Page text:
Chhaang or chhyang (Tibetan: ཆང་, Wylie: chang, Nepali: छ्याङ, Newar: थो:) is a Nepalese and Tibetan alcoholic beverage also popular in parts of the eastern Himalayas, Yakkha, Limbu, Dura, Newar, Sunuwar, Rai, Gurung, Magar, Sherpa, Tamang and Lepcha communities. Among the Lepcha, it is called Chi.[1] It is also known as jaarh in Nepal.[2]

Nepalese chhaang brewed from rice
TypeRice beer
Region of originNepal, Tibet
Nepalese chhaang brewed from rice

Geographical prevalence

Chhaang is consumed by ethnically Tibetan and Nepalese, and to a lesser degree, by the neighboring nations of India, Pakistan and Bhutan. It is usually drunk at room temperature in summer, but is often served piping-hot in brass bowls or wooden mugs when the weather is colder. The Limbu people of eastern Nepal call the drink Tongba.[3]

Ingredients and drinking

A commercially produced Tibetan chang brewed from barley

Chhaang is a relative of beer. Barley, millet (finger-millet) or rice grains are used to brew the drink. Semi-fermented seeds of millet are served, stuffed in a barrel of bamboo called a dhungro. Boiling water is then poured in and sipped through a narrow-bore bamboo tube called a pipsing.

When the boiled barley has cooled, some yeast or dried barm is added and it is left to stand for two or three days after fermentation begins. This concoction is called glum. The barm consists of flour and, in Balti, often has ginger and aconite added to it.[4]:341 After fermentation is complete, water is added to the brew and it is then ready for consumption.[5]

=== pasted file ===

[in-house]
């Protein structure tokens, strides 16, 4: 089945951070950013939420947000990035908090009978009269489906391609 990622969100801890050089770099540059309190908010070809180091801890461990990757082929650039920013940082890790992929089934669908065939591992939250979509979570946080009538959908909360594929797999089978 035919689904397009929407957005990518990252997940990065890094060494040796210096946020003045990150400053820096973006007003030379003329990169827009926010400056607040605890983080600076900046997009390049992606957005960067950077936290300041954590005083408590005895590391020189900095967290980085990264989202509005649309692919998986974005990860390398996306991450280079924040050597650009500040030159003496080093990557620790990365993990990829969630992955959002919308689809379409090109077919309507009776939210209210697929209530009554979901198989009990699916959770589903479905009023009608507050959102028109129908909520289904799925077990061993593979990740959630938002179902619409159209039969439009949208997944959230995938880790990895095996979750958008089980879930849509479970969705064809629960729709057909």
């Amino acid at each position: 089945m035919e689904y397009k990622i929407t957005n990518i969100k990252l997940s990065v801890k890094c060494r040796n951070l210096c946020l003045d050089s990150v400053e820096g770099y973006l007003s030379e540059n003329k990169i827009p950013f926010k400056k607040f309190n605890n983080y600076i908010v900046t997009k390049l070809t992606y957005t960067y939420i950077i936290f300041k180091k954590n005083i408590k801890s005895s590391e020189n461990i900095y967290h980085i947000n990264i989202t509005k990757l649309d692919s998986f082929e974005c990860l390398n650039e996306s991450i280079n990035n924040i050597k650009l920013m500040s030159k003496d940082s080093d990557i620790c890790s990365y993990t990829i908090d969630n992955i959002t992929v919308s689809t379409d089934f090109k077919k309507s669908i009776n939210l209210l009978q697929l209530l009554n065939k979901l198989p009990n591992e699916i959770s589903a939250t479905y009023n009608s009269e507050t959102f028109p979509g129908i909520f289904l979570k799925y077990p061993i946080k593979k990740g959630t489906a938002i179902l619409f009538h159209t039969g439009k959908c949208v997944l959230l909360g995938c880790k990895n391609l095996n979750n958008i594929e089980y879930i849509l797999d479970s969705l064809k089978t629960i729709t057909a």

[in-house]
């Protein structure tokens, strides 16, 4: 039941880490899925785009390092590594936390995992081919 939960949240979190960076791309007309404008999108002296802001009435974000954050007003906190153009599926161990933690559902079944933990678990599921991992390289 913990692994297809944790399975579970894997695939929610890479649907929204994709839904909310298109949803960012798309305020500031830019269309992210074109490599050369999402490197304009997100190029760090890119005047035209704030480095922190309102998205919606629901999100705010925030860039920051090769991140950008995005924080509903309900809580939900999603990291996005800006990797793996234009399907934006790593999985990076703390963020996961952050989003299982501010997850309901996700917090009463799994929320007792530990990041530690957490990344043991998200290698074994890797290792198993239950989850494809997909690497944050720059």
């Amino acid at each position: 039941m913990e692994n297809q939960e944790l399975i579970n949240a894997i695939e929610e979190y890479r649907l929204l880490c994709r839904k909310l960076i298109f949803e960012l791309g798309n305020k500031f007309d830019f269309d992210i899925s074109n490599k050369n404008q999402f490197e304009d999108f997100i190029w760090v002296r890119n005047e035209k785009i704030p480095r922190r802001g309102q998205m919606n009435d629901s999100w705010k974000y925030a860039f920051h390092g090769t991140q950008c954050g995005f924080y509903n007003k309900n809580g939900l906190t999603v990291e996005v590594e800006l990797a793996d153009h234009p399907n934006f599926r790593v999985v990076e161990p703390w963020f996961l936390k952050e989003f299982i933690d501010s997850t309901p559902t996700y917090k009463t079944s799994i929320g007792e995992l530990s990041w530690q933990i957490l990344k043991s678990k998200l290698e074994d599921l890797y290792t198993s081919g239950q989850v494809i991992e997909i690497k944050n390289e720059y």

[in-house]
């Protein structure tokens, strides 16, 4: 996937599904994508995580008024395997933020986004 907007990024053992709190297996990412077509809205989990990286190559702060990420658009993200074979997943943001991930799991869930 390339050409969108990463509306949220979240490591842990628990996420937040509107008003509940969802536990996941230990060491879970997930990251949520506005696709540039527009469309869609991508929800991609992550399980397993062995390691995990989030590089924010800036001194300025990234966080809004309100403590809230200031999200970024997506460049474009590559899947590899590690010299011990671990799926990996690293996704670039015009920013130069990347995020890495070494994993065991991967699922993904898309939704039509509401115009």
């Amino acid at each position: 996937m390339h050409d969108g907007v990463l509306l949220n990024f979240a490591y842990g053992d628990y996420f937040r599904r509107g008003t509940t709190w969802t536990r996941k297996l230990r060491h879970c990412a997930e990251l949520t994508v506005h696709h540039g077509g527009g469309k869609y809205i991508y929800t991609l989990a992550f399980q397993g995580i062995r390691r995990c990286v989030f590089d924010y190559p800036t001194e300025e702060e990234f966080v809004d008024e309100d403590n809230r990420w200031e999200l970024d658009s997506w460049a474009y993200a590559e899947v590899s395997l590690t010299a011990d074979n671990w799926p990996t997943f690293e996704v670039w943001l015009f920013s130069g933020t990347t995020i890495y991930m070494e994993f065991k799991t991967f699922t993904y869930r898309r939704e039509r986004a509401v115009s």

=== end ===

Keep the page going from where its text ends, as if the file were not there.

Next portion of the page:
In Lahaul the glum is pressed out by hand instead of by filtering, yielding a rather cloudy drink. The residue of malt can be pressed through a strainer and then mixed with water or milk and used in baking bread or cakes.[4]:154

Near Mount Everest of Nepal, chhaang is made by passing hot water through fermenting barley, and is then served in a large pot and drunk through a wooden straw.[6]

This beverage is similar to the traditional drink of the Limbus, mandokpenaa thee.[7]

Nepalese jand refers to the turbid liquor which is obtained by leaching out the extract with water from the fermented mash. Unlike chhang or tongba, jand is served in large mugs. These alcoholic beverages are generated using a traditional starter called murcha. Murcha itself is prepared by using yeast and mold flora of wild herbs in cereal flours.[8]

Aconite and potential toxicity


The plant name Aconite may refer to two plant genera in the family Ranunculaceae, namely Aconitum and Eranthis, although Eranthis is known more usually as Winter Aconite. The plants used in the brewing of Chhaang in Baltistan and Ladakh are, however, almost certainly referable to Aconitum species, which have a long history of use in the folk medicinal systems of Asia.[9][10] Aconitum species are amongst the most virulently poisonous plants known, containing a variety of extremely toxic alkaloids, including aconitine and pseudaconitine.